28 March 2016
I. Taken in Camera+ and Post Processed in Polamatic
Taken in Camera+ and Post Processed in iColorama
Let me know which you prefer. Click on image to enlarge, which takes you to another page. If you decide to leave a comment, please return to this page.
Because spring appeared weeks early, nature is trying to adjust. And human nature is enthusiastic with this unexpected arrival. It’s a moment of effervescence. Maybe Mother Nature heard our cry for renewal and rejuvenation.
Last night one of the early signs of spring appeared with its intriguing ritual: the vocal cadence of a red fox in the depth of nighttime. I know that barking sound is specific to that fox, just like my voice is unique to me. For over ten years my slumber has been disturbed by his vocal presence moving across my property, and it is an EVENT. Well, maybe it’s him or one of his offsprings journeying through my cultivated and wild habitats. This barking, rasping lasts for weeks into the season.
The first year astounded, and subsequently has not diminished my response. That sound, that unequivocal seduction makes me smile. I wonder where his winter hide out is located. There are options: a tiny city park (uncultivated and wild), which is across the street and mirrors my property, can serve as a perfect den for foxes. Not a mile away is the White Clay Creek that is lusciously full of woods, and habitats galore.
During these early lyrics of spring that fox is marking his territory in search of a mate to fulfill his legacy. I considered the past, and realized that last night’s oration was decidedly different. The length of that raspy barking lasted at least 15-20 minutes, compared to maybe 3-5 in previous years. And this fox is so close to me, moving with assurance and determination directly outside my bedroom windows.
Even with the disturbance of my deep sleep, I was amused and elated. Even with the length of those recognizable sounds, my smile pushed itself forward with every vocalization. Dreams returned. In the morning the memory was strongly present, a sort of bubbly feeling that the landscape was about to be a kaleidoscope of invention. Maybe even the teeny tiny imprints of “my” fox’s pups.
I will never see them, because they appear well after sunset. Still, the knowledge of their presence satisfies inwardly.
Spring offers a myriad of opportunities. The change in the sun’s angle brings some splendrous sunsets–sunsets that defy one’s imagination.
My town has a perfect location to watch sunrises and sunsets: a reservoir situated above the panorama of the cityscape where a walking path allows for serene contemplation and quietude. Photographers can be found marching up the hill a half hour or so before sunset to capture a day’s unexpected spectacle, whatever its effects.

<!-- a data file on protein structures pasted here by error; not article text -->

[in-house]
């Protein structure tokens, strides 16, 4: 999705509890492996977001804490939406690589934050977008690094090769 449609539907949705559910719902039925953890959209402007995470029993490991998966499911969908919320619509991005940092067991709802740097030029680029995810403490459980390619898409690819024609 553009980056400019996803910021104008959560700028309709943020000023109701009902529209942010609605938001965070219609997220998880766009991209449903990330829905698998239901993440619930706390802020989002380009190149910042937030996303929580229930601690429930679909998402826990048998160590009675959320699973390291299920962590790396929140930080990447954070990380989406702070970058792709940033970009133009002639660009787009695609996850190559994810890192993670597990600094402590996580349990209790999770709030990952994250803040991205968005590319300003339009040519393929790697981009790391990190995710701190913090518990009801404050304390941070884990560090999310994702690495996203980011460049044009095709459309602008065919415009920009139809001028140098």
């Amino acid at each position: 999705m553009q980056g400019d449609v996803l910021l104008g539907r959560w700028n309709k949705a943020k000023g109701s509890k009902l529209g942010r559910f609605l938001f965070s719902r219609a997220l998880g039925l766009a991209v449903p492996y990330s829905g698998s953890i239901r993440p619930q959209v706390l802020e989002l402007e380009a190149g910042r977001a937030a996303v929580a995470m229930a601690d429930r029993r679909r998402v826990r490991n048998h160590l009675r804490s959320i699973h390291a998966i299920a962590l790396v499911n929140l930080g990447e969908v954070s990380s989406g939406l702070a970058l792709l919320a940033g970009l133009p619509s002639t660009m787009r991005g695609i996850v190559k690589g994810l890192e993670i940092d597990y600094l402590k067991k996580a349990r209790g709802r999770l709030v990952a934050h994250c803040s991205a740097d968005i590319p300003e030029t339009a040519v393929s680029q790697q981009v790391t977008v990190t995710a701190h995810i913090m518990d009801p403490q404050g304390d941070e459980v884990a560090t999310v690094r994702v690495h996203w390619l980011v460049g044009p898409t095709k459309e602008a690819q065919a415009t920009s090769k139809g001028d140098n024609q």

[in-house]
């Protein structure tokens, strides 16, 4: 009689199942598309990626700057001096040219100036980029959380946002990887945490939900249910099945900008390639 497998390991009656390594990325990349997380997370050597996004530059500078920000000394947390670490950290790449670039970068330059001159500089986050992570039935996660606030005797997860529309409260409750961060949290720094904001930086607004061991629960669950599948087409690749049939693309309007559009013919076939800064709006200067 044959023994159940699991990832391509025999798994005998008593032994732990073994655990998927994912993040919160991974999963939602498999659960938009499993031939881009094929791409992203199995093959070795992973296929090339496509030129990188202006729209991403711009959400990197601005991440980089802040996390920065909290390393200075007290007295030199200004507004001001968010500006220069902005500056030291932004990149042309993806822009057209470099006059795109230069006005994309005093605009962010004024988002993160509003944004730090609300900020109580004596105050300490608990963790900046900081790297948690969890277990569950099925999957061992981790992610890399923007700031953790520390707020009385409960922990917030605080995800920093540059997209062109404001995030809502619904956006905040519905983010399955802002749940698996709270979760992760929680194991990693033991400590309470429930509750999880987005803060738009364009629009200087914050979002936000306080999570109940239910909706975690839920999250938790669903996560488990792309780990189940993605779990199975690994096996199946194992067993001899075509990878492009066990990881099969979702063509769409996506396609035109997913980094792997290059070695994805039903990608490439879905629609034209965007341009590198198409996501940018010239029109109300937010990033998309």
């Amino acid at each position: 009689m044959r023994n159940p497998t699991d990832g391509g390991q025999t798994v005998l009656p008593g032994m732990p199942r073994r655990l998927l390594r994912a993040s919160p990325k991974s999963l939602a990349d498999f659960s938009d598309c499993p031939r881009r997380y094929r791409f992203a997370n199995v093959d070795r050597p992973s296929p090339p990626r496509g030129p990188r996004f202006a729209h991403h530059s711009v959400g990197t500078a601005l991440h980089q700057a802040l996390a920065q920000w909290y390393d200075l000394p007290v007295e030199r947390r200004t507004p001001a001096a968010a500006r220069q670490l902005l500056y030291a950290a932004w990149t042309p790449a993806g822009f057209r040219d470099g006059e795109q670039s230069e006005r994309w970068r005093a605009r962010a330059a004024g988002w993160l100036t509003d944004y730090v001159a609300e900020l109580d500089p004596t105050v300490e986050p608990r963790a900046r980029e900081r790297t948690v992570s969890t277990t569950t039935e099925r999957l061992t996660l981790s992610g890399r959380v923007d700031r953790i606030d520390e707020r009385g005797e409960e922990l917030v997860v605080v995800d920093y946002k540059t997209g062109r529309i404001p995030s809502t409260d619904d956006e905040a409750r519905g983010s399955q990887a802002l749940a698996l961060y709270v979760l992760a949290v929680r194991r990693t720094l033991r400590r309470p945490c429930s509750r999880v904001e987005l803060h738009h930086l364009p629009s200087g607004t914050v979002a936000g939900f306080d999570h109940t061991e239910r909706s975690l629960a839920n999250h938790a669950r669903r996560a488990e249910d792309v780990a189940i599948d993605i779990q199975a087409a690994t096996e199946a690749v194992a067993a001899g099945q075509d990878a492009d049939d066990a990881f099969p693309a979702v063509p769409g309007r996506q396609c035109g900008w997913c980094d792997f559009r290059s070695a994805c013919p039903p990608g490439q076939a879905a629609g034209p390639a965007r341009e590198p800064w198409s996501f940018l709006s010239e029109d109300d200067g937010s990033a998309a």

In the Lens section is an image that I took this past week as the sun easily entertained all that were present. It is shown in two post-processing apps: Polamatic and iColorama. Each with my gentle editing to give more feeling of the drama realized in real time.
After a profoundly grey winter the sunlight of spring distracts from the world order and disorder. It pushes the heart and mind to be on alert for what is to come. It pushes our soul to re-imagine what can be, because nature’s unfolding is occurring daily in our visual gaze. But also many, many changes are unheard, unnoticed, unseen.
Tip of the Week:
While the arrival of spring-like temps and its legacies is enough to pump our adrenaline, there are many other aspects to this season that remain remote and undetected by human observation. To inspire you further, I recommend to those who are experiencing spring and those who live where other seasons are occurring, to peruse the article from The New York Times, “Recognizing Spring Scientifically,” by Nicholas St. Fleur (Really, that’s his name, and he’s writing about spring flowers peeking outward and upward.) from 25 March 2016. Days ago I knew the theme of my Pens section for this post, this article is an apt addition. It also can give credence to the kinds of visuals and words that provide inspiration for our own images.
The article is organized by various signs of the season such as: The Season’s Bluest Color, The Changing View From Space (If you do nothing else, watch the way the planet turns green in the Northern Hemisphere.), and Playtime for Fox Pups (Yes, coincidentally, the article has a section about the appearance of fox pups.). For the other signs, go to the website, here. Enjoy.
View other entries to this week’s challenge:
As always I welcome comments about this post or any part of my blog. My photographs for the mobile photography challenge are taken with an iPhone 6.
If you’d like to join this Mobile Photography Challenge, please click here for details and history of the challenge. If you have any questions, please contact me. Below is a reminder of the monthly schedule with themes for upcoming challenges:
1st Monday: Nature.
2nd Monday: Macro.
3rd Monday: Black and White.
4th Monday Challenger’s Choice (Pick One: Abstraction, Animals, Architecture, Food Photography, Night Photography, Objects, Panorama, Portraiture, Still Life, Street Photography, and Travel).
5th Monday: Editing and Processing with Various Apps Using Themes from the Fourth Week.